South Carolina RFI

Hello, all. I am new to mammal watching and this site.

I am going to southeast South Carolina in mid-June this year (I will be based on Hilton Head Island), and although primarily a birding trip and also a trip to see family, I would like to see a few mammals while there. I have a list below of ones I would like to try to see; and I wondered if anyone could point me to the best time of day and location for each one, and the likelihood of seeing it at that time and location. Preferably the locations would be as close as possible to Hilton Head Island.

Nine-banded Armadillo

Bobcat–I know they are on Kiawah Island in a high density. Can someone give me more specific info?

Marsh Rabbit

Spotted Skunk

Mink

Eastern River Otter

Any bat roosts, although I am particularly interested in seeing Rafinesque’s big-eared bat and Southeastern Myotis.

Strand feeding Bottlenose Dolphins

All help is appreciated greatly.

Regards

Shea

6 Comments
  1. Profile photo of Vladimir Dinets
    Vladimir Dinets 5 months ago

    I don’t know much about Hilton Head, but on the mainland, armadillos should be easy to find at night by listening for rustling sounds in forests, and marsh rabbits are common at dusk at swamp forest edges. Rafinesque’s big-eared bats often roost in abandoned houses in the forest and large hollow trees, particularly if the opening is large and low above ground, like in swamp tupelos and cypresses.

    • Profile photo of Goldeneagle754 Author
      Goldeneagle754 5 months ago

      Thanks for the tips! I have a couple of follow-up questions: I’m surprised a marsh rabbit would be in a swamp. Would a “swamp forest edge” be the edge of any swamp, or a particular type, or a marsh edge as well?

      As far as bats go, would http://sc.audubon.org/chapters-centers/audubon-center-sanctuary-francis-beidler-forest
      be a good choice?

      What exact types of forest could produce an armadillo? Maritime forest, swamp forest, longleaf pine forest, and pine savannah are all found in the hilton head area.

      On a more general scale, what exact time in relation to sunrise or sunset is best to search for any of these animals?

      Thanks

      Shea

      • Profile photo of Vladimir Dinets
        Vladimir Dinets 5 months ago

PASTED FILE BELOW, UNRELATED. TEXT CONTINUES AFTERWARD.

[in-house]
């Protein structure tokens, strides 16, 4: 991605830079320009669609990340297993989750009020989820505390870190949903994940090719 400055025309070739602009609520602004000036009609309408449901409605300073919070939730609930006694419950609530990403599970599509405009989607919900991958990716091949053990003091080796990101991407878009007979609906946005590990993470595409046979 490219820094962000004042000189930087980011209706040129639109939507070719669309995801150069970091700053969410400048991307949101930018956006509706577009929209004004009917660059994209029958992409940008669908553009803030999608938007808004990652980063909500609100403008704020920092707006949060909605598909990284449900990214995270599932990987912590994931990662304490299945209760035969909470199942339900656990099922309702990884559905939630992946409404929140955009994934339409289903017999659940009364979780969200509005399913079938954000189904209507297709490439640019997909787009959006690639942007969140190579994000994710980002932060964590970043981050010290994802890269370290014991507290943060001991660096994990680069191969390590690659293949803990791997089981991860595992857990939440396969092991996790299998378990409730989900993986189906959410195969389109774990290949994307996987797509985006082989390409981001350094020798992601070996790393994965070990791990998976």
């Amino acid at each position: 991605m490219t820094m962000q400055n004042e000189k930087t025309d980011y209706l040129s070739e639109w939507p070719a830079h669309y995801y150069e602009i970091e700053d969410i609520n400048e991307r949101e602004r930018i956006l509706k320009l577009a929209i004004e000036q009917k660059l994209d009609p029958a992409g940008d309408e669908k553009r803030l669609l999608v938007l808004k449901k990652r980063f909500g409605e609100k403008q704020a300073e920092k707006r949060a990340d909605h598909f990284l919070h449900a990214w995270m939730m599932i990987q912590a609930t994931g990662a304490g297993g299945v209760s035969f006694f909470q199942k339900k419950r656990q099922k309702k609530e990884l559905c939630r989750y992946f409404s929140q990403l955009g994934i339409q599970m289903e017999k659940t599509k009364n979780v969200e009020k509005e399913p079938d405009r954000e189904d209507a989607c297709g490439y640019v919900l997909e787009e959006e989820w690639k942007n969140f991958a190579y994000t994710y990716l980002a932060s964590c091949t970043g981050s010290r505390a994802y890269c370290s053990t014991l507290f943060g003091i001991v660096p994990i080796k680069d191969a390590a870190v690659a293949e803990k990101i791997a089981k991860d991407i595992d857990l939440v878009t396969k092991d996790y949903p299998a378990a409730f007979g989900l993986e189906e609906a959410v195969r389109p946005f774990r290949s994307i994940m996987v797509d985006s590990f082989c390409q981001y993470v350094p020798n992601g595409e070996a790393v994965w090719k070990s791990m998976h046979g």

I used “swamp forest” is a generic term for seasonally flooded forest of any kind. But any wetland habitat with lots of shrubbery should also have them.
        That Audubon sanctuary looks like great habitat, but can you get in late enough? Watch also for Seminole and yellow bats (look for droppings on the boardwalk under clumps of Spanish moss).
        Armadillos can live in any type of forest, but they are easier to find in places with lots of dry leaves, so dry deciduous forests are the best. They also live in larger city parks.
        For marsh rabbits, the best time is from one hour before sunset/sunrise to one hour after; more in overcast weather. Armadillos are active all night.

  2. Kerry Nelson 5 months ago

    Sorry if this double posts, don’t think my last reply went through for some reason.

    I live in Savannah, so if you have any further questions or want to meet up while you’re in the area feel free to email me. As for your target species:

    – Armadillo should be very easy. I see them often enough that I’ve never had to really put much thought into where or how to find them. Vladimir’s advice is good, I think just about anywhere you go looking for other species you’ll be in good shape, even while birding.

    – Marsh Rabbit seem to go through boom and bust cycles, and this year hasn’t been outstanding for them, but checking salt marsh edges or swamp forests as mentioned should be productive, evening or morning is best, as with most things. Marshy edges of roads and trails on Pinckney Island National Wildlife Refuge would be a good place to start, as close as you can get to Hilton Head without actually being on the island.